I like the idea of sharing a list of “learning activities” for families to consider over the Holiday break. It is a great time to give parents some useful ideas about fun activities that can also be excellent learning opportunities.

  2. Ula Elliott says:

    I agree with every word you say but I only have 3 hours teaching time a week so homework is essential to get through the syllabus.

  3. Joy Kirr says:

    Thank you so much for this. I did end up writing a letter to parents, including a line about READING over break, and also a bookmark parents could cut off and use. 😉

  4. Miriam Clifford says:

    Scot & Joy – So glad to see concrete applications in the classroom in response to this blog, that is so rewarding! Thank you for sharing these comments-I was glad to see positive responses to these ideas. The bookmark is a great idea. I think sometimes as teachers we feel we “have to” assign homework, but once we stop to reconsider the reasons, it really helps to intentionally assign other things sometimes. It helps me so much to see how these ideas are directly applied in the classroom. I wish you a very happy holiday season! -Miriam

    • Ricardo Prenger says:

      Hi, Miriam! I agree with you on this homework issue and lots of parents from my kids school do as well but they don’t say nothing to teachers or school staff cause they are afraid of their kids being singled out. My youngest boy who’s in 4th grade gets lots of homework on weekends and holidays vacations. My son has is very smart and always use to like school work but this I have noticed that because all the weekdays and weekend homework he has began to dislike school. Sometimes he get tired when doing his 2+ hours of homework that tell him to just and that I will write him a note for teacher to excuse him for not completing, but does’t want because teacher will bench him during school recesses for not completing it or if she does’t like the way or answers to homework. I don’t mind him getting all this homework if he was behind or was’t smart because it will help him catch up to the rest of kids level. Miriam could you please give me an advice of how I can bring this issue to teacher or school principal. And Thank you so much for this report information, I have sent this web page to afew parents and family members. Be looking out for another of your report in the future. Oh, by the way, I live in San Jose, California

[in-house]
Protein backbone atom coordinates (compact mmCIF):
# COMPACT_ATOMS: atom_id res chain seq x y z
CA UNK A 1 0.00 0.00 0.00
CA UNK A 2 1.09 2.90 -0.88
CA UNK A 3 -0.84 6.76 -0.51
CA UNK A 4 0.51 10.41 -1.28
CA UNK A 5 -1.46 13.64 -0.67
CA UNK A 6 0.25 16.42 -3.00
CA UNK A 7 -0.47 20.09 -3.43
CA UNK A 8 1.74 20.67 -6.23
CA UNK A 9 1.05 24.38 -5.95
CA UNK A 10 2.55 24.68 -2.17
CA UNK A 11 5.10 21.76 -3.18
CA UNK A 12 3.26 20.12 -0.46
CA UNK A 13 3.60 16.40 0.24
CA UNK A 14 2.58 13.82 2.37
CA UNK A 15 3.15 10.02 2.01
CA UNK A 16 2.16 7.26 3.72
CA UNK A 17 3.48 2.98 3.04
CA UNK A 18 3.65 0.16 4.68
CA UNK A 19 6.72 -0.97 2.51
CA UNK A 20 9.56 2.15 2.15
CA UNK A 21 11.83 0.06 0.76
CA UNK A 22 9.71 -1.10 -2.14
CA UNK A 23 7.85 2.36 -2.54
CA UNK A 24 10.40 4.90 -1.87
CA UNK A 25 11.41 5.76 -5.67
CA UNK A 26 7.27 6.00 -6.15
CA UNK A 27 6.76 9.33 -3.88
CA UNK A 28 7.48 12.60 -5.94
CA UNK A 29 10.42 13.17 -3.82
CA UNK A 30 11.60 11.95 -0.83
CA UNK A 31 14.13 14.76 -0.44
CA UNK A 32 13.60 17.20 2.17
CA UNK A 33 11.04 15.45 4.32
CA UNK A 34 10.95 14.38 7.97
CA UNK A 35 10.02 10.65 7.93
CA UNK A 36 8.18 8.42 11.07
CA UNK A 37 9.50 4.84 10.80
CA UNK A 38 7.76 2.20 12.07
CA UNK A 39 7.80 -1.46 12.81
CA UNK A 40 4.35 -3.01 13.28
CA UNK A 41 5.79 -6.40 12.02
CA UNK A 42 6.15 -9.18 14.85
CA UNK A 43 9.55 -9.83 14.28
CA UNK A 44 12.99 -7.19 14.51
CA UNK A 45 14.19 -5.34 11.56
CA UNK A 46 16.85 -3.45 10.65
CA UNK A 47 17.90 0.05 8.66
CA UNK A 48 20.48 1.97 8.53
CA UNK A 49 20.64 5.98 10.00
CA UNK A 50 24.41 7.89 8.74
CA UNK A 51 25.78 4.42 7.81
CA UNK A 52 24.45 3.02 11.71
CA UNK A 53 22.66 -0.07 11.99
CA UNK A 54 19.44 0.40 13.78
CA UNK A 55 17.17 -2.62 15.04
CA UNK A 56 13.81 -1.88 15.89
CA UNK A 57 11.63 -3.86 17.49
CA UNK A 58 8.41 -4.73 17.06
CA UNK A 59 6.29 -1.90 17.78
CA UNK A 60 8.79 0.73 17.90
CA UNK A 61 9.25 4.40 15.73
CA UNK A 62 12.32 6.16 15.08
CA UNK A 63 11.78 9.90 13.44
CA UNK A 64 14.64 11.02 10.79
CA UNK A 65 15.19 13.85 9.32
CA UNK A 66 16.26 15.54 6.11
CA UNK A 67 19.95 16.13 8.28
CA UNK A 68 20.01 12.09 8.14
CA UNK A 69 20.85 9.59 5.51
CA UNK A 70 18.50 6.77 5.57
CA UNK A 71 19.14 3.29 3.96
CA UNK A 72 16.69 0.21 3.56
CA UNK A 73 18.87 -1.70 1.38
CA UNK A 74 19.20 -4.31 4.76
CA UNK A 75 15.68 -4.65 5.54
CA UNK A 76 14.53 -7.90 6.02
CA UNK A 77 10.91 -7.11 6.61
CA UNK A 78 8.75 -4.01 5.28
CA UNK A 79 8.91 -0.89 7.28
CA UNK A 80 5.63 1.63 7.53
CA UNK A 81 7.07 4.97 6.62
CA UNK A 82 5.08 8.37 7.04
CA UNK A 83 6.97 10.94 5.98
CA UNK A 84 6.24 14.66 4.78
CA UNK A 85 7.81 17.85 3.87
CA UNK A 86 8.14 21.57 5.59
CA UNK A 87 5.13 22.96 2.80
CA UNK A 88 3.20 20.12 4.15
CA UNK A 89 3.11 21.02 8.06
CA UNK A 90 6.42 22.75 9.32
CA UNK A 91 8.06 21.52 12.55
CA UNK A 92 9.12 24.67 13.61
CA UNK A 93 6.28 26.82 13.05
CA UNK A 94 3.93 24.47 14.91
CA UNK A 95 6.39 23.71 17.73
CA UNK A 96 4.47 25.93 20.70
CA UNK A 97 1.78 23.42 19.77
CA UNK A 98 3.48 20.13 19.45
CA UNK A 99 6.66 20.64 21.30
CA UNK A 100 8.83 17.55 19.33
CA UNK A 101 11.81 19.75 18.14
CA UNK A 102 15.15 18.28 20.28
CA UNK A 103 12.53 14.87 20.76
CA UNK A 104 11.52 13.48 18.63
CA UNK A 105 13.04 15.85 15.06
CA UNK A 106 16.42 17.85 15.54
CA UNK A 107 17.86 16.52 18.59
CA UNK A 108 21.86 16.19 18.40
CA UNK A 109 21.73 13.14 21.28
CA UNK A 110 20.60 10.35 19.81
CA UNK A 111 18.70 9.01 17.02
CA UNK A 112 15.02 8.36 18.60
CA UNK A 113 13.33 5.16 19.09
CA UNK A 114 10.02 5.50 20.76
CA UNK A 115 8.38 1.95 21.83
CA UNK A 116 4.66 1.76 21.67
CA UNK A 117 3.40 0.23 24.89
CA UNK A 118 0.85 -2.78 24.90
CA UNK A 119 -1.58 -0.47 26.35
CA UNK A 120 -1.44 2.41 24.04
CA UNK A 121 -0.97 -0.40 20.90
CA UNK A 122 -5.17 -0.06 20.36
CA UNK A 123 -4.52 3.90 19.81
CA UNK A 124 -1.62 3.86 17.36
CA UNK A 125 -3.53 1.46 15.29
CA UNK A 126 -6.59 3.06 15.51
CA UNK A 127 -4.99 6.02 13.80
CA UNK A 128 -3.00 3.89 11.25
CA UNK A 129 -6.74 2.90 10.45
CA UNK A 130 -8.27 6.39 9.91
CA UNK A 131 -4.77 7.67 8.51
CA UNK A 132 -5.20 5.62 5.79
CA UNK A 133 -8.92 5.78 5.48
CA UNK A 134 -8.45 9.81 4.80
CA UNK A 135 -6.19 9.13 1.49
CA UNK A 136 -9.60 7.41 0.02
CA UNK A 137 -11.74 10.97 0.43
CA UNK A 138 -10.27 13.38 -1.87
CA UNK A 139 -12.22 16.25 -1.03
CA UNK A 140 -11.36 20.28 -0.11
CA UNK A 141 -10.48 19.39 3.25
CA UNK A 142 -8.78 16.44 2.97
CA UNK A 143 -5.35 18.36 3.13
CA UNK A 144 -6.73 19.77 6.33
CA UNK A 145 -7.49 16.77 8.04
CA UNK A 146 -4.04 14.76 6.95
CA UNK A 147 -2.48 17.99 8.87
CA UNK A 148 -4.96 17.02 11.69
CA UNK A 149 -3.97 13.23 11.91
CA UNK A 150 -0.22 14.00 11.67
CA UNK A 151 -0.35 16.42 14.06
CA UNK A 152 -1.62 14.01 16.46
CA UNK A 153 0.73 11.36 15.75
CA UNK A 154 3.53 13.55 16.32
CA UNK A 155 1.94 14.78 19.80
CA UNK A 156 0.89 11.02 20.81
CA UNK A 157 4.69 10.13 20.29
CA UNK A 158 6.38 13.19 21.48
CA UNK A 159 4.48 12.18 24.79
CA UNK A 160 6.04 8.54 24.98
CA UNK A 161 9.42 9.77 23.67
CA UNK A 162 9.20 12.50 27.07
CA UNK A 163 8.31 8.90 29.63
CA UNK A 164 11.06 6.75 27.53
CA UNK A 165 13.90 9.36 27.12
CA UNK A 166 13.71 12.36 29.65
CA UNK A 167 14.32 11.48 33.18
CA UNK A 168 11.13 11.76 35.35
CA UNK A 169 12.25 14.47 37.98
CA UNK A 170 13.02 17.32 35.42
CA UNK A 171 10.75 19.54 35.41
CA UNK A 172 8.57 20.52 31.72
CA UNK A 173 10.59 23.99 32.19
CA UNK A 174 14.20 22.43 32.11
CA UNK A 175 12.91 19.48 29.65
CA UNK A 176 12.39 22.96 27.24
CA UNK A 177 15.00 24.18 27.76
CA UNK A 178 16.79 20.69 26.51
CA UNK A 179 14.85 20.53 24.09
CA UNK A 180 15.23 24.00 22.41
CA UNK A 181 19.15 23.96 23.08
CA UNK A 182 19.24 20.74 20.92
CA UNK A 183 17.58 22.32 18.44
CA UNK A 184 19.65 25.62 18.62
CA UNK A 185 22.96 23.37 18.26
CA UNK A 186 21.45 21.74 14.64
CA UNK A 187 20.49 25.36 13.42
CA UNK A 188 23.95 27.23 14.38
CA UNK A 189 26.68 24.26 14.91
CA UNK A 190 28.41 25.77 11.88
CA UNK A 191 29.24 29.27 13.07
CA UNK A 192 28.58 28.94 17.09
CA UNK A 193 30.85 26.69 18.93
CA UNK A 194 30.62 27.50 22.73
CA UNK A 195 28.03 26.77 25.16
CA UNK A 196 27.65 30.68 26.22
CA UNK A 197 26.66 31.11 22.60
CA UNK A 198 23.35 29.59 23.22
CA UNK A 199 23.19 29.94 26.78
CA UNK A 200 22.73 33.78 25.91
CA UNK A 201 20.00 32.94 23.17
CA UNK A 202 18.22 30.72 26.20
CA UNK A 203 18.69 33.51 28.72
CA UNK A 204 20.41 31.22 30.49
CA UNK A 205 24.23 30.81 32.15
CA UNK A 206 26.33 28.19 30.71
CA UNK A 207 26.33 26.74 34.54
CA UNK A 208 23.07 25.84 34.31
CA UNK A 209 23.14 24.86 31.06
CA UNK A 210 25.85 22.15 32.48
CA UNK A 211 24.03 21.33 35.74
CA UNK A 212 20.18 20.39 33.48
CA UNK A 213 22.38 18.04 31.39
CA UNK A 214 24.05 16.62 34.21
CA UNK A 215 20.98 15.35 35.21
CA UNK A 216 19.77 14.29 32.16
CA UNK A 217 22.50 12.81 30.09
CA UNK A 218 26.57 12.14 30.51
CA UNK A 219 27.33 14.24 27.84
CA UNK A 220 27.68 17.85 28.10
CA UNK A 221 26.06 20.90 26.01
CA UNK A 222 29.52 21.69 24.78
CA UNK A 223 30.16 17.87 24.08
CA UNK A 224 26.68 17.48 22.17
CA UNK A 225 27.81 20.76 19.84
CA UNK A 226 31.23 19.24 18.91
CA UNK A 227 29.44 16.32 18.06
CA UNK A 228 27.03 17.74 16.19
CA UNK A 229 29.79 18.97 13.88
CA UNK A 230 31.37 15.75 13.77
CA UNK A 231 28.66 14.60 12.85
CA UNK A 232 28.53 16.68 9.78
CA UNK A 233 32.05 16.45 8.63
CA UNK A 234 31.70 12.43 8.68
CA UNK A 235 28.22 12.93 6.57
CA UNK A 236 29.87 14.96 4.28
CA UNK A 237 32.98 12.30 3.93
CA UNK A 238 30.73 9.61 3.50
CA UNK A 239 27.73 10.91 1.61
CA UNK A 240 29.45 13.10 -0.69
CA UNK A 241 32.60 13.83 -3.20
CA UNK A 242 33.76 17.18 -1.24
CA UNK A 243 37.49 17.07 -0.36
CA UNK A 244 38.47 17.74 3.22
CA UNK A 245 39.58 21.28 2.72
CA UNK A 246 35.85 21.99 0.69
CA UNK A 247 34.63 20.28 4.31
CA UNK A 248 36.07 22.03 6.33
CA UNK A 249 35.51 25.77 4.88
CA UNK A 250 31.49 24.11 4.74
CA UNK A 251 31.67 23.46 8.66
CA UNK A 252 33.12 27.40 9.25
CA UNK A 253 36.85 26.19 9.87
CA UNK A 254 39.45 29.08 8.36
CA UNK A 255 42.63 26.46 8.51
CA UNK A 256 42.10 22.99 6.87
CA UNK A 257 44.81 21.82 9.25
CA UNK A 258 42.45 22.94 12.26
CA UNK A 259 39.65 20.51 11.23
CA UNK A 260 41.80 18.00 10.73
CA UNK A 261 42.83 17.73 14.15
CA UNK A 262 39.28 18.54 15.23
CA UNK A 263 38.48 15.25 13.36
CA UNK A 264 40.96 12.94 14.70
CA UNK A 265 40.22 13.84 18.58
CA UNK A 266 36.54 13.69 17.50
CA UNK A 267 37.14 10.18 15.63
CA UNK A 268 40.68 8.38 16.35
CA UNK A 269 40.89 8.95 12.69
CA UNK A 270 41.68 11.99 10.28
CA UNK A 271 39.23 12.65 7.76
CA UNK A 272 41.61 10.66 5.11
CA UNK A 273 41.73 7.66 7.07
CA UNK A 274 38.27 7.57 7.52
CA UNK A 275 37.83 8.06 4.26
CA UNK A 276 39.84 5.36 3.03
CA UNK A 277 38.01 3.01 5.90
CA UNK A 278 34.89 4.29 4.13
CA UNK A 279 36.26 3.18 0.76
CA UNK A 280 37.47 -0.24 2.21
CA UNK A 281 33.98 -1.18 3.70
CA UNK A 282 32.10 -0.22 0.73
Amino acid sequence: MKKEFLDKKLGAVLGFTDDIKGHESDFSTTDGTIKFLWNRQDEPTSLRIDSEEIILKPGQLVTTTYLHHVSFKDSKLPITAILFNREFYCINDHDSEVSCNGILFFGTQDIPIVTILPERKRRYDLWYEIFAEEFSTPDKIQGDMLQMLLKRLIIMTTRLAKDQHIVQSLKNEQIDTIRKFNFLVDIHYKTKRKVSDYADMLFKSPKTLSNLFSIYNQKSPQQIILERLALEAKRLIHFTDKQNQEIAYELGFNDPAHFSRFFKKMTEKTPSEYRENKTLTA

• Gond Vongy Lobster says:

      Terrible, just terrible. I completely disagree.

  5. Miriam Clifford says:

    Ula-I was just reading that in Finland students have much shorter days (about 4 hours versus 8 hour days). They actually do not get much homework until they are in older grade levels and encourage longer recess breaks. It’s interesting to see that they are pretty successfully in international comparisons, so it is something I will be looking into further, and thought might interest you too! I agree that if the school day is shorter, more homework might be needed. Cheers.

  6. Miriam, I totally agree that we should not assign homework over the holidays! I don’t think we need to ever assign homework. It is totally up to families to decide how they want to spend their time together. Who are we to assume we know better what everyone should do? And I’m sick of this test-crazed culture making teachers feel that we need to “cover” tons of curriculum, such that if we don’t get enough time in class we “have to” assign all that work for home. That’s ridiculous! Kids learn at their own pace, in their own ways. We need to help them develop and grow naturally and not force learning, if you can even call it that, which won’t stick.